We've had plenty to talk about in 2014 -- from Common Core to teachers unions to Chromebooks and blended learning.
Here are five big education stories that kept my attention all year long.
What's on your list?
The Ebbs and Flows of the Common Core
It was a topsy-turvey year for the Common Core State Standards. While schools and teachers worked in the trenches to implement the standards (and those who were farther along in implementation were more likely to say they were happy with them), politicians fought and multiple states have backed out. Links between the standards and new teacher evaluation systems have upset many educators, and parents have dealt with confusion as the instruction their children are receiving has in some cases shifted. Are the new standards a good thing for our schools? It depends on whom you ask.
- Education Week: N.Y. Teacher Evaluations Getting Surgery to Alter Impact of Common Core Tests
- USA Today: Survey: Common Core Standards Working Well
- Politico: Common Core Revolt Goes Local
Early Learning Initiatives Gain Traction
There was plenty of action on early childhood education in 2014 as New York City moved toward universal access to 4-year-old prekindergarten, voters overwhelmingly approved a ballot initiative in Washington state that would provide funding for early ed, and the American Academy of Pediatrics announced new policy calling for doctors to urge parents to start reading to their babies at birth. Most prognosticators think more moves will come at the state and local level. But that’s not stopping the Obama administration from this month launching an early learning campaign that promotes two federal grant initiatives for early education.
- Capital New York: Ready for Pre-K?
- The New York Times: Pediatrics Group to Recommend Reading Aloud to Children From Birth
- EdCentral: Over 30,000 Children to Benefit from Preschool Development Grants
The Pushback Against Testing
In 2014, large numbers of parents and teachers stood up against what they say is an overemphasis on high stakes testing. In some cases, parents opted their children out of taking end of year assessments. This comes as dozens of states have just begun (or are about to begin) phasing in new Common Core-aligned assessments. Everyone from the U.S. Department of Education to the American Federation of Teachers has weighed in on whether there should be a moratorium on the “high stakes” nature of the tests, and whether they should be used to evaluate teacher performance. The debate will no doubt continue this spring.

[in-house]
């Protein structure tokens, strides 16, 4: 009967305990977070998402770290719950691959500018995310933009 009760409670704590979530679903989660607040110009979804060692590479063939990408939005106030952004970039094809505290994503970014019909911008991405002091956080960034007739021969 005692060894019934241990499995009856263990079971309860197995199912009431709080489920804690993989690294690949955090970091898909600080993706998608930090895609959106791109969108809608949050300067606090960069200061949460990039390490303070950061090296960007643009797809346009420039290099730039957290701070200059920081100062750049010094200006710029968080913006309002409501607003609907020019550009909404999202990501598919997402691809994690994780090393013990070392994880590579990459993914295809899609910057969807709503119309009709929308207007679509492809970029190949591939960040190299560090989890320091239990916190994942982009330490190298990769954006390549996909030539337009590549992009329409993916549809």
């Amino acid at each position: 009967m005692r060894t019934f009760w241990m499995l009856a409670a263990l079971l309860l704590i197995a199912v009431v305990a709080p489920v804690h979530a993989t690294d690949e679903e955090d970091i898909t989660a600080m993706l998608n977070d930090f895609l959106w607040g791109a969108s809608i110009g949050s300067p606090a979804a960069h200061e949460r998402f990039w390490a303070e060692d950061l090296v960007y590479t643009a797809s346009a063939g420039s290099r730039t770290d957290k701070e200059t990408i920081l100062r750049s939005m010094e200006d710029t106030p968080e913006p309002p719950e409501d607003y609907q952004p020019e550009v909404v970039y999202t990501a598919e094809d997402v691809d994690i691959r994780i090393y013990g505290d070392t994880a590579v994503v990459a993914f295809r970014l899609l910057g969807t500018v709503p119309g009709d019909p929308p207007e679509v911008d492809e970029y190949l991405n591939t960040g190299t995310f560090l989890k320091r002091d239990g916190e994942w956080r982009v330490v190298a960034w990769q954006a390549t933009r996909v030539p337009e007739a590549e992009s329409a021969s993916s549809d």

- The New York Times: States Listen as Parents Give Rampant Testing and F
- Chalkbeat NY: As opt-out movement builds among parents, educators play a growing role
- Education Week: Consequences Uncertain for First District to Opt Out of State-Required Tests
The Rise of Blended Learning
Technology has changed the way we work, play and communicate. But how will it change the way students learn and teachers teach? More and more schools are taking a “blended learning” approach, where technology and online learning mixes with in-person and in-classroom instruction to create more powerful educational experiences. Individual classrooms and schools have adopted blended learning models for years, but now we’re seeing more widespread implementations across districts.
- The Hechinger Report: For the first time, schools in the nation’s largest charter network are investing in technology in a big way
- The Washington Post: “Blended-learning” programs grow in D.C., with students relying more on computers
What Makes a Great Teacher?
Two high profile education books made it onto The New York Times’ “Notable Books” list for 2014, and they both took on similar topic: Teachers. While the debate over how to improve America’s teaching force is certainly politically fraught, there’s no question that issues of human capital and teacher quality were at the center of the education conversation in 2014.
- The Atlantic: Building Better Teachers
- Educational Leadership: Planning Professional Learning
- The Hechinger Report: Will weak teacher training ruin the Common Core?
The fight for student privacy